Despite this the establishment through its media arm urges us – those outside the beltway – to be happy with the Powell selection because he is just like Yellen, Bernanke and Greenspan. “Safe,” they say.
But let me ask, Who can be truly content with sending a dove to do a hawk’s job?
Regardless of any profound response, it will be Jerome Powell who will lead the Fed’s effort to unravel the QE ponzi scheme -- and he must do so in a completely different fashion than Janet Yellen mapped out. The tax cuts changed everything. Powell must act readily and more aggressively, and be less patient – characteristics of a hawk, not a dove. Should he mistime anything inflation will swiftly return, interest rates will spike, and the global credit markets will be thrown into a state of flux. And Powell knows it.
Today Trump loves the stock market.
Jerome Powell is scared to death of it.
Here is Powell’s dilemma…right now the 10-year yield is 2.6%. By this time in the economic cycle it should be closer to 6%. If corporations turn all of their tax benefits loose – by increasing salaries and bonus, and expanding capital expenditures and research and development – the economy might kick into overdrive faster than any projection. Should that happen it would be impossible for anyone but God to raise interest rates fast enough to hold off inflation. And when interest rates rise due to inflation they become uncontrollable; Mr. Powell knows that too. And he also knows that higher interest rates and inflation are the impetus of the next corrective cycle.
So there are many sleepless nights ahead for Mr. Jerome Powell, as he tries to figure how to do gracefully what Janet Yellen should have done years ago.
Think about this...If the Fed would have moved when economic conditions warranted in 2011, or 2013 the latest, the next correction would have already been upon us. But Obama was in still office, his government takeover of the economy still in full swing. The establishment was benefiting, expanding, and thriving under his leadership. And the Federal Reserve was financing it. In other words, all the tentacles of the establishment were deployed to protect Obama and his big government legacy. Together they would prove that central planning was more reliable, and more stable, than the capitalist system.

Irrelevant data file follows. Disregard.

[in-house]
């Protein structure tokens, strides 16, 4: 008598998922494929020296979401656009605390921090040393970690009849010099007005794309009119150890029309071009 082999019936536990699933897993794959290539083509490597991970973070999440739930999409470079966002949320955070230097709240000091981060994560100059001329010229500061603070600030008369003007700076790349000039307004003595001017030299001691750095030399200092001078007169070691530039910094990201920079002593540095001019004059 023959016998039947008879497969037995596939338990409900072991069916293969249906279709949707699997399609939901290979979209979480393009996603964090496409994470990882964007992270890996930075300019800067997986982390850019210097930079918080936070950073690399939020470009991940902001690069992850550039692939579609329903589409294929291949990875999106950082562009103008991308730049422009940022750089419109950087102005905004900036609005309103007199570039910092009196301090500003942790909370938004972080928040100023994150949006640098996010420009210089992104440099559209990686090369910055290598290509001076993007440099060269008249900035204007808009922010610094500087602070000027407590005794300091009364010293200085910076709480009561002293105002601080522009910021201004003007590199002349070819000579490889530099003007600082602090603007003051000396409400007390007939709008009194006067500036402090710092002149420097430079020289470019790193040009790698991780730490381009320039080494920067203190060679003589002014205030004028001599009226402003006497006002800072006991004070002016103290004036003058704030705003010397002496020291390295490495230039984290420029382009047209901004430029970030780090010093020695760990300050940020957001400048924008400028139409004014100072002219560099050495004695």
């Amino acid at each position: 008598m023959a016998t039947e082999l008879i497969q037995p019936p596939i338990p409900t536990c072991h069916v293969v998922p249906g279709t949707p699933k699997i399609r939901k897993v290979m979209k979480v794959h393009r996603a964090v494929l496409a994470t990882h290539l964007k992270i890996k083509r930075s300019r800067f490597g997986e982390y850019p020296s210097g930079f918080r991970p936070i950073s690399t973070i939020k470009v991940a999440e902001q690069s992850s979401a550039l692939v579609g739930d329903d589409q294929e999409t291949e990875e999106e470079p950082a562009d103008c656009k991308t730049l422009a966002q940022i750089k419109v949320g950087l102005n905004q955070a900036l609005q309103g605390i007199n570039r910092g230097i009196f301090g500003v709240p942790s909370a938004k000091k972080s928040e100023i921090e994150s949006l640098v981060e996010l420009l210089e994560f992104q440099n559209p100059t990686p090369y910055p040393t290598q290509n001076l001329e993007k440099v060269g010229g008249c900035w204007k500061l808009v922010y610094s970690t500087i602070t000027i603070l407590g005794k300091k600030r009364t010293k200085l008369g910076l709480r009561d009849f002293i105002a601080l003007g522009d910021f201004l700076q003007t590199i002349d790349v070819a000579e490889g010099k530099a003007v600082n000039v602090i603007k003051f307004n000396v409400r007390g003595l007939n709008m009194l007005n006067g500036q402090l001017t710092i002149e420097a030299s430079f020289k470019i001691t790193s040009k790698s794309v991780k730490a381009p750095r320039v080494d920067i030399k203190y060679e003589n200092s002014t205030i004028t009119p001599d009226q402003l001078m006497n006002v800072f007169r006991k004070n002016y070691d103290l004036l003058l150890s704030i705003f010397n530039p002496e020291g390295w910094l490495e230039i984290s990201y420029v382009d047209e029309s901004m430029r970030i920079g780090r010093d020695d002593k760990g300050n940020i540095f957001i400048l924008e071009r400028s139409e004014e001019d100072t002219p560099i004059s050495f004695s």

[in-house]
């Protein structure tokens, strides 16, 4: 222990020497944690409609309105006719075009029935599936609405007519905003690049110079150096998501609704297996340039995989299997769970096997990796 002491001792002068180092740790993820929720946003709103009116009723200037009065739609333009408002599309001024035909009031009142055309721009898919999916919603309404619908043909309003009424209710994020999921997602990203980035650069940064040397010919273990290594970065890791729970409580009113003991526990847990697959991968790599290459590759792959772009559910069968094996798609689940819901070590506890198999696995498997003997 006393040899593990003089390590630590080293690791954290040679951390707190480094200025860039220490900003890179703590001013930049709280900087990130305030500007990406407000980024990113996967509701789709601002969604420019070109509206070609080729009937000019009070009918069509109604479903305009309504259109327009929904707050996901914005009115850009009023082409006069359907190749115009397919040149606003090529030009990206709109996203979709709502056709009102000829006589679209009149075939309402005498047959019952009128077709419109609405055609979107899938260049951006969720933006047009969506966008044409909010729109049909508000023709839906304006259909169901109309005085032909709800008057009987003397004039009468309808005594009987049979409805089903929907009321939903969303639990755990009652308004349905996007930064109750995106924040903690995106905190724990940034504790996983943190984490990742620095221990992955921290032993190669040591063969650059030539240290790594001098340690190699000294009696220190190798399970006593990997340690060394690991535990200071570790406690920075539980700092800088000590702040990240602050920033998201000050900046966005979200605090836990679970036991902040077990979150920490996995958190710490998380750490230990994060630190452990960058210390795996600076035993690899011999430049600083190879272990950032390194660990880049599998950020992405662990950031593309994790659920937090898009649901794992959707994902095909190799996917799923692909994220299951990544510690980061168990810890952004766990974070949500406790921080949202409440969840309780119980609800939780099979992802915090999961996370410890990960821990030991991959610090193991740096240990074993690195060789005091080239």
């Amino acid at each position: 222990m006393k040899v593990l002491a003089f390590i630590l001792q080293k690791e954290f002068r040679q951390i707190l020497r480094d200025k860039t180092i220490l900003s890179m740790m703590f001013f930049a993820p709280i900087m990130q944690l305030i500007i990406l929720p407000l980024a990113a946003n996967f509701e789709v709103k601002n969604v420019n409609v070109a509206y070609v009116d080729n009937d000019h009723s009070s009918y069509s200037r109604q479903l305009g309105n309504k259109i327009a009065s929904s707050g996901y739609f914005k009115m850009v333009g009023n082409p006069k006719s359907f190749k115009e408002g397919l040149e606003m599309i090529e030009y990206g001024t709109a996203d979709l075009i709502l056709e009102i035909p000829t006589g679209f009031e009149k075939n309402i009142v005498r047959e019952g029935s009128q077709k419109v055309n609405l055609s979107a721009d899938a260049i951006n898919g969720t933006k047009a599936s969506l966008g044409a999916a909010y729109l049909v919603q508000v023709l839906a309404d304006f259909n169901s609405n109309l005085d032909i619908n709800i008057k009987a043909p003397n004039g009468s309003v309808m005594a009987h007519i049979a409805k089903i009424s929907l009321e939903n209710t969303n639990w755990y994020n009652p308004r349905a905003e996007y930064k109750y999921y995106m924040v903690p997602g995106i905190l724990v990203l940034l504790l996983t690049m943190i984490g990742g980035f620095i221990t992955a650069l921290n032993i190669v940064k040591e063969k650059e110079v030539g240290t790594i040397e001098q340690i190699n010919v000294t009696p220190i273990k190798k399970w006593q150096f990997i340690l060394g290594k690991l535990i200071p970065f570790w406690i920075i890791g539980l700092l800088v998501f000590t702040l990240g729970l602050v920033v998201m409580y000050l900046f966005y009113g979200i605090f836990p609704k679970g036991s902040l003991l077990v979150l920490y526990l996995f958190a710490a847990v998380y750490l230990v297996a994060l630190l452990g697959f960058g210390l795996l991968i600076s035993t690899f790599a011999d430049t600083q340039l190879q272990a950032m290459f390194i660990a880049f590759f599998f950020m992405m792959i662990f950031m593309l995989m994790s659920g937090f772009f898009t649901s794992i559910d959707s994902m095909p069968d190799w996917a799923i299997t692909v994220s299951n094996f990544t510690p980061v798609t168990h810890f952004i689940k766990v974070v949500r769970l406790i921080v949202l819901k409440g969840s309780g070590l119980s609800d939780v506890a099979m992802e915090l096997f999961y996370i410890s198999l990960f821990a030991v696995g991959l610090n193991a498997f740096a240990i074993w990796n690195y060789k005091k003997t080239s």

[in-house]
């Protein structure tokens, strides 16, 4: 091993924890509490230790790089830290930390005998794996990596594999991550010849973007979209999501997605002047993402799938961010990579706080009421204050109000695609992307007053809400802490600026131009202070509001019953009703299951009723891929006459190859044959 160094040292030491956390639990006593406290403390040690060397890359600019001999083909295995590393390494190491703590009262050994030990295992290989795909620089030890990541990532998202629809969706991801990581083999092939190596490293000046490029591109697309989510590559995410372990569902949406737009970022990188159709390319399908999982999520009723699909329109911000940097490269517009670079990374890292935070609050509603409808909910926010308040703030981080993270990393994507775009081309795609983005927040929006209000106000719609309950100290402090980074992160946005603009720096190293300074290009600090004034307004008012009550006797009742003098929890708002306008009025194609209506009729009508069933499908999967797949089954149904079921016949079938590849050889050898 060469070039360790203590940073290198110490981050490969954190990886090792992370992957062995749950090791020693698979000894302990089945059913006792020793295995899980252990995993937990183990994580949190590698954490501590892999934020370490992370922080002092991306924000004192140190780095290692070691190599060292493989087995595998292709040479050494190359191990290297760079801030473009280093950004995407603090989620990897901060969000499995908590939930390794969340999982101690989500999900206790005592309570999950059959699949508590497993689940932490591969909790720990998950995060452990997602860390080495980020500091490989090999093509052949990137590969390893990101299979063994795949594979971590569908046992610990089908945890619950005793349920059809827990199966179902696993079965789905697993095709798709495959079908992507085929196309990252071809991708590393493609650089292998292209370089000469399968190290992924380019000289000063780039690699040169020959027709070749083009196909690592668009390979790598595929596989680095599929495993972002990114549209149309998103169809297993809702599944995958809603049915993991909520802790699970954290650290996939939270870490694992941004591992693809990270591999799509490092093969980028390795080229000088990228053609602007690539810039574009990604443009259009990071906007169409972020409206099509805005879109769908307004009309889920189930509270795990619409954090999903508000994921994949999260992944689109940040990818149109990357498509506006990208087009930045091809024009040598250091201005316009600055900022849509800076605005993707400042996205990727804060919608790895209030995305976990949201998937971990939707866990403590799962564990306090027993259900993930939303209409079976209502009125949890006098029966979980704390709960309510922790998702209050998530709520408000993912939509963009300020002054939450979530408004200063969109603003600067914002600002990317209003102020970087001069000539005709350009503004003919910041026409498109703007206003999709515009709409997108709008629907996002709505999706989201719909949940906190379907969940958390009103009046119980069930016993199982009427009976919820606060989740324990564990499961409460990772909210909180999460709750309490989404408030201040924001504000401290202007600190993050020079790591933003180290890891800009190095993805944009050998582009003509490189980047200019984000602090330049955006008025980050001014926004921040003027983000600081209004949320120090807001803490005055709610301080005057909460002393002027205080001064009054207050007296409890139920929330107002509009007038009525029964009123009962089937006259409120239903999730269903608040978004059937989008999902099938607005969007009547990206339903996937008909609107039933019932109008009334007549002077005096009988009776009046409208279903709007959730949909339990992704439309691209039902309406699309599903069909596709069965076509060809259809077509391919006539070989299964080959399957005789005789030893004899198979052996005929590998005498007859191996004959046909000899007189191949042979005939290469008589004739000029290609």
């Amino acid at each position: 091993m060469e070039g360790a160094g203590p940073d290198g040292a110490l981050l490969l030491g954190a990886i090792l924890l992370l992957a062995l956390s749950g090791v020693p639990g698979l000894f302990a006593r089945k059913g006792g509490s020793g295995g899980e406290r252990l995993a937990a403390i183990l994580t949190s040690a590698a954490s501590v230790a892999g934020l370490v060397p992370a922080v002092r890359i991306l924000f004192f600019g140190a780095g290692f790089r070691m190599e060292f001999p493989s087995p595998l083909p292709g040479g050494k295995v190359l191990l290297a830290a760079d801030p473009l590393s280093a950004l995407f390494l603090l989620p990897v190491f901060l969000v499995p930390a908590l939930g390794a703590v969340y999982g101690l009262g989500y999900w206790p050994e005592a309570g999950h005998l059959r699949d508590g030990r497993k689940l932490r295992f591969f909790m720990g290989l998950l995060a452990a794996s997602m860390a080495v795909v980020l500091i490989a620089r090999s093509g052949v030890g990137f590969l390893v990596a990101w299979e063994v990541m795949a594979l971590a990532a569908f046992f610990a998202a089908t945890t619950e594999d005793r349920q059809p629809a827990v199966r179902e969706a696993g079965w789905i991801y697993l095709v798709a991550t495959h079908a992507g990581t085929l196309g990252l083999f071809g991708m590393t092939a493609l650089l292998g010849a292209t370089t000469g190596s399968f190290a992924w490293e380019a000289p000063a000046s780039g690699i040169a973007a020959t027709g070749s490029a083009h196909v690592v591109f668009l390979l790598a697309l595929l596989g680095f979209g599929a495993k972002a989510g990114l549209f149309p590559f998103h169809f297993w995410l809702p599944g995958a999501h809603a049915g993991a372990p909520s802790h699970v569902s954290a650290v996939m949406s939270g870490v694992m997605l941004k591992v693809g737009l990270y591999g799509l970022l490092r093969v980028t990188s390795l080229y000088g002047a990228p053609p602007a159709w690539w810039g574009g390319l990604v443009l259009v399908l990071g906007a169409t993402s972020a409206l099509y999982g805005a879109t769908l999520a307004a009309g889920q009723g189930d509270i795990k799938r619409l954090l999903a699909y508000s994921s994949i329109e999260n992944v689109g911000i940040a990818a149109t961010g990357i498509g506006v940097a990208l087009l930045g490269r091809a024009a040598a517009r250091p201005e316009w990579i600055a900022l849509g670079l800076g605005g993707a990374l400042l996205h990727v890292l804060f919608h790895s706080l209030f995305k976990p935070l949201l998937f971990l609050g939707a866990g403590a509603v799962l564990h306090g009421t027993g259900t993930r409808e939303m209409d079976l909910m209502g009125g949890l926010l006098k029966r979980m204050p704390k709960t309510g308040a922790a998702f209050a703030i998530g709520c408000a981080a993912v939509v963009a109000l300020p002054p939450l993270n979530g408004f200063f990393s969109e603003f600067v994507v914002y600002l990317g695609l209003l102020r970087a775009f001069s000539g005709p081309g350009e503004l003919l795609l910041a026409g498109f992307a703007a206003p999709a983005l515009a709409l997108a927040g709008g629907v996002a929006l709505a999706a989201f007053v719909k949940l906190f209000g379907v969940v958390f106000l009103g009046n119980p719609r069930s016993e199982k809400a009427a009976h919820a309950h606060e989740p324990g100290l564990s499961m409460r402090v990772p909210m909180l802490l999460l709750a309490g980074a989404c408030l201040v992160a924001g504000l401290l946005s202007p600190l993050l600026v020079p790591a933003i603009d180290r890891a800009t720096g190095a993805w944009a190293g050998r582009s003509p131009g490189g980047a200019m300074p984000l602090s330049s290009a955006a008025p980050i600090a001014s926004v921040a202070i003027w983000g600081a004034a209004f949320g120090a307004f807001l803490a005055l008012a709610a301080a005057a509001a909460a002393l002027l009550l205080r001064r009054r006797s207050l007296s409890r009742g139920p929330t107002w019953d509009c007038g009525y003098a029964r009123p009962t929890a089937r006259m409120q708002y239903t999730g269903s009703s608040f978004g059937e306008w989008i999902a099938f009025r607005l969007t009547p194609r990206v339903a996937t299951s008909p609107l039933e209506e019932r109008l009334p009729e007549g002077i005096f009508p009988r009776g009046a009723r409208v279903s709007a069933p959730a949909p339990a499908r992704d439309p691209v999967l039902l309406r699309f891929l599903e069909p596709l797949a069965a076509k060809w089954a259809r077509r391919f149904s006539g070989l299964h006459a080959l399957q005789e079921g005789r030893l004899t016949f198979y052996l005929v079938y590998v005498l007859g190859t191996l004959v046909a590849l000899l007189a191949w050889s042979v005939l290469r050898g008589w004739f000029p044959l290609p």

For this reason the establishment likes Powell and views him as “safe” because he is also one of them, a big government accommodator. But as sure as the sun will set tomorrow each and every one of them will turn against him the moment calamity presents itself. The media will blame him for missteps and excoriate Trump for changing Fed generals at the worst possible time (to unwind QE). And then of course Democrats will shift their focus to the “ill-timed” tax cuts. They must be repealed, they will argue.
All of this will happen so far away from Obama’s tenure that his contribution to the disaster will never come up, like Bill Clinton sidestepped any and all responsibility for the housing-bust. And then it will only be a matter of time that Obama’s “solution” to the last crisis – more printing, more spending, more debt and deficit, more government – is held out as the gold standard of recovery.
And then We are all in very big trouble.